"Pick one or the other, you smoldery sack of crap," Rogue said to the pile of sticks, and I nearly fell over laughing.

Foraging in the woods near the creek turned up some large dead azalea branches under some even larger live azaleas, and they turned out to be the one thing that would burn in the Unburnable Woods. Even the pine branches were having none of it, and when the azaleas were gone, so was the fire. We turned in early.

The next morning was disgustingly wet. It hadn't rained, but the dew was some of the worst I've seen anywhere. A small rainstorm would have left the tent fly drier. We packed up, shivering in the chilly morning, and hit the road.

Upon entering the forest, the road had been dirt and gravel, the big chunky gravel that turns bikes into brain-shakers. My first sign that something had changed overnight was the enormous tire tracks left where there had been a large yellow piece of machinery. We came around a bend and suddenly the road was a series of piles of loose dirt, mounded a foot high along the centerline. The road grader was working its way slowly toward us in reverse.

I stopped and waited, uncertain whether I should pass or whether the road crew had any idea we were there. The grader lumbered a few more yards and then came to a stop as well. When everything had been quiet for a few seconds, I started forward.

The dirt was freshly turned, soft and shifty like a cornfield, and there was a hill between me and the grader-free left lane. I don't ride dirt, so I just attacked the hill and hoped for the best. My angle was bad and we swam through it with almost no control, and for a couple of very long seconds I was sure we were going down.

Somehow we made it through, and on the other side of the grader a couple of men in safety vests were standing at the side of the road, grinning broadly. They waved with enthusiasm as I passed by and waited for Rogue, who also survived the dirt with two wheels down. We found pavement again as I contemplated the weird things that happen on the road. In all the scenarios I might have imagined, getting graded into our campsite was not one of them.

Strasburg to Monongahela

We met up again in Strasburg and took an afternoon to explore the town. It was a short afternoon, and probably half of it was spent conversing with the owner of Tippy's, an adorable bakery in a slightly-renovated house downtown. While we ate our peach pie and strawberry poundcake, she told us the town was fighting a decline as parts of it were deserted and turned into a ghost town.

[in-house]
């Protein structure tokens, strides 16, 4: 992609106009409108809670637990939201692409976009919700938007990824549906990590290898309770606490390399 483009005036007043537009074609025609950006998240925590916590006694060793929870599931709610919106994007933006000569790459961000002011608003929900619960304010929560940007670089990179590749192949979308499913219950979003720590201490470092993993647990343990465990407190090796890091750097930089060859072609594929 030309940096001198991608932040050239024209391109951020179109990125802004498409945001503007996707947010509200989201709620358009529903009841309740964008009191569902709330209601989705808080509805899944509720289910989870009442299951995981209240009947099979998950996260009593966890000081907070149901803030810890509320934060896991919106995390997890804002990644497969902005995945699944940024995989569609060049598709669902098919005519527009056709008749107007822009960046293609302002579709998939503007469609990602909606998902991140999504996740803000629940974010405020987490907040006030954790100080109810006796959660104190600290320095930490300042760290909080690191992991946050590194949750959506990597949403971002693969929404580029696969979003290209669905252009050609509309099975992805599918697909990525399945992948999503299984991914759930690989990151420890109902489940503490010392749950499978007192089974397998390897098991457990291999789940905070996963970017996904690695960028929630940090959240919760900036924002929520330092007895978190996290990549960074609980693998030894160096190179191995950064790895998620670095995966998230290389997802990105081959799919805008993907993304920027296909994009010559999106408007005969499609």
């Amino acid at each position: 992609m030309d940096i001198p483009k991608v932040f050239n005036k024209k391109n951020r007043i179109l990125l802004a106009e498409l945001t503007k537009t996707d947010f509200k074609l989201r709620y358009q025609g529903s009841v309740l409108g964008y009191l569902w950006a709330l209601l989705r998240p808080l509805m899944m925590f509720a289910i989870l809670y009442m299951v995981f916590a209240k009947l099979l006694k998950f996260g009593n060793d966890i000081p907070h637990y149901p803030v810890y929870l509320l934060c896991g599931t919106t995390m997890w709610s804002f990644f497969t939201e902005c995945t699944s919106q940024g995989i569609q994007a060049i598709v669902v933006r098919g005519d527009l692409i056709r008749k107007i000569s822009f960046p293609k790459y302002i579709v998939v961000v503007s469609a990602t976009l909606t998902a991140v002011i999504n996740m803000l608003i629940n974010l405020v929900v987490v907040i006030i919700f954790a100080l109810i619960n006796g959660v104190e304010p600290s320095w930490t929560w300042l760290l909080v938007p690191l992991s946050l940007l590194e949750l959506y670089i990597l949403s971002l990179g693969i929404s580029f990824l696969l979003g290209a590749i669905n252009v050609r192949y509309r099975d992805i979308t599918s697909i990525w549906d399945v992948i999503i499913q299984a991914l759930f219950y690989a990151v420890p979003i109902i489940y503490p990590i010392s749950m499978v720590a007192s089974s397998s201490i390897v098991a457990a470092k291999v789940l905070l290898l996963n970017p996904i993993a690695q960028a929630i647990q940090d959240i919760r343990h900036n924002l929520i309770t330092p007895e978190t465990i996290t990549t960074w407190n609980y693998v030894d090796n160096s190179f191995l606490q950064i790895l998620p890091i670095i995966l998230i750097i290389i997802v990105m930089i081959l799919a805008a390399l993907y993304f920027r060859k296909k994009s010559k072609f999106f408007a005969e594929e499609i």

If the rest of the places were like the tax advisory, I could see why. Their hand-lettered signs asked, "Are taxes making you loose [sic] your mind?!" One had been corrected with a cross-out, and another had one of its letters backward. I looked for some indication that it was a joke, but found none.

The next morning I attempted to lead us into Shenandoah National Forest but must have missed a turn somewhere. It was still a lovely ride through rolling farm country under a sunny sky. I guessed at a couple of turns and eventually found my way. We stopped at a bookstore for coffee and parked next to a trio of bikes: a Ducati Multistrada, a Triumph Tiger 800XC, and a smaller, sportier Ducati.

We had finished our coffee and were trying to decide where to go next when the riders appeared. I asked the Tiger owner about his ride; it was my first time meeting another Tiger in the wild. He suggested we take 42 south.

It sounded like a good idea and then I missed the turn for 42. Half my travel decisions are made by accident. We continued westward into the mountains and found some nice twisties in our path. In Brandywine we stopped for gas, and another rider pulled in behind us - on a Tiger 800XC. The bike was the same color as the one I'd seen two hours earlier but it was a different bike with a different rider.

We chatted with Rich for a little while, who had moved to West Virginia from Florida, if I'm remembering correctly. He got rid of his cruiser so he could commute year-round on his Tiger, tackling the snowy mountain passes every day on two wheels. And I thought winter in Massachusetts was a bad place for a motorcycle.

We had left the Blue Ridge because Mike told me all the campgrounds were closed for the season. The gas station clerk assured us that the Brandywine campground was also closed. Rich told us there might be camping in Seneca Rocks, but after thirty more mountain miles we found a closed gate.

Thinking we could find a place to renegade camp in all those lovely woods, I took a random left and went tearing up a dirt road. There was a stream on the left and a steep hill on the right, and it continued that way for miles...up a steep hill, into some gravelly switchbacks, over the crest, through some farmland...

Forty minutes later we found pavement again, and still there was no place to camp. I followed a sign for Spruce Lake down a particularly gravelly road, and fewer than two miles later was rewarded with a sign: Monongahela Dispersed Camping Area. I stopped at the first pull-off, bouncing up and down with glee. I'd stumbled on exactly what I was looking for by complete chance.